Young Thor (PlayStation 3)

Young Thor review (PS3)

Reviewed on July 24, 2010

Though it's easy to steamroll through many of the early fights in the game by simply pounding the ground a lot or frying adversaries from a distance, later battles require more finesse and some of them (like the banshees) will force you to develop actual strategies if you want to consistently win. After all, ground pounds don't work well on teleporting ghosts. Those later encounters keep things interesting by practically forcing you to utilize dodges, since you'll eventually run out of magical energy if you don't string together your most powerful attacks with some weaker ones.
Limbo (Xbox 360)

Limbo review (X360)

Reviewed on July 23, 2010

The first thing that you're sure to notice is the monochrome visual design. There's not a drop of color to be seen. You might suppose that Limbo would be an ugly game as a result, or that things would quickly blur together into a thoroughly forgettable mess. Nothing could be further from the truth, however. The lush forests and the imposing industrial areas that you'll explore over the course of your adventure are presented with exemplary attention to detail. Insects fill the air, mist rolls through the trees and clods of dirt fly into the air as the hero scrambles along ledges or wades through knee-high grass. Yet even with the signs of life all around, there's a striking sense of isolation. Something is wrong with the world and, for the right sort of gamer, that will feel very right.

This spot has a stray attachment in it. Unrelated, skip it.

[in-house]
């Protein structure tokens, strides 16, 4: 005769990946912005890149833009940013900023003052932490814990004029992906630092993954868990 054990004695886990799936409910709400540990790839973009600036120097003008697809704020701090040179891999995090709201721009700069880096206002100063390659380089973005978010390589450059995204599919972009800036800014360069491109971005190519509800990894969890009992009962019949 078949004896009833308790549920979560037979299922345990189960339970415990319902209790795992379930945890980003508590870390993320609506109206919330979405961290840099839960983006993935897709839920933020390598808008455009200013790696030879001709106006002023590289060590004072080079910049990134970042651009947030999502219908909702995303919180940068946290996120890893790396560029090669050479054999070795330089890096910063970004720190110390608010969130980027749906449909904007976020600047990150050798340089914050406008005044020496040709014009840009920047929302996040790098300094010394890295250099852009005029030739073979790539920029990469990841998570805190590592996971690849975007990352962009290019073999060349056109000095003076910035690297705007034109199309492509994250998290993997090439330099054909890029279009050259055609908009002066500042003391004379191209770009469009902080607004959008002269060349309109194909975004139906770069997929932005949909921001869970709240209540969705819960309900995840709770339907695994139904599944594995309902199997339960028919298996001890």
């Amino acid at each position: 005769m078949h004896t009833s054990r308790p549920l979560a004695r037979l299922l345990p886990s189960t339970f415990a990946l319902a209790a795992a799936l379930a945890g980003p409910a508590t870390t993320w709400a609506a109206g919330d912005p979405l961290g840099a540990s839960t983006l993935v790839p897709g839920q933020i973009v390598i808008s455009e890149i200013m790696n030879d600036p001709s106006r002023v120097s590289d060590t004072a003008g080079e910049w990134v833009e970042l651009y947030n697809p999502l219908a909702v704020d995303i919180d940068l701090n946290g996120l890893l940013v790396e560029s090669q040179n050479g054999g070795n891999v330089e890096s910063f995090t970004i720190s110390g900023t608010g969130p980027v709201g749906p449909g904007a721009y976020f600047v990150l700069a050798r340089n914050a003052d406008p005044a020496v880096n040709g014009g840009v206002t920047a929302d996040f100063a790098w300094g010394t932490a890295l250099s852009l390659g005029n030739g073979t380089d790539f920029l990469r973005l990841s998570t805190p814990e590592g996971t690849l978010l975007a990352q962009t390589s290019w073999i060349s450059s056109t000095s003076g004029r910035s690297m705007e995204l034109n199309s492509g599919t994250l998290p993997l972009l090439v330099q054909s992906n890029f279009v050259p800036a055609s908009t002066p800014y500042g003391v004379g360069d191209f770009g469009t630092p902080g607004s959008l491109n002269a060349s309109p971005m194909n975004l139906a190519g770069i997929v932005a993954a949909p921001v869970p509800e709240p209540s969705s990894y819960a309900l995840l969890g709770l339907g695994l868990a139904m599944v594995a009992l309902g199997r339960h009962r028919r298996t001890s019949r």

Naughty Bear (Xbox 360)

Naughty Bear review (X360)

Reviewed on July 07, 2010

Each new weapon has a kill animation to go with it, but none of those animations are all that amusing after the first three or four times that you see them. I enjoy pouncing on an over-sized bear and hacking apart his face with an ax as much as the next guy, but the game's cover artwork looks substantially more depraved than the final product actually feels. Where's the crimson, or at least a cloud of puff? These are the blandest ax murders you'll ever see, hands down. Unless you're switching weapons constantly (and perhaps even then), you could easily tire of the animations before you even finish the first of the game's many repetitive stages.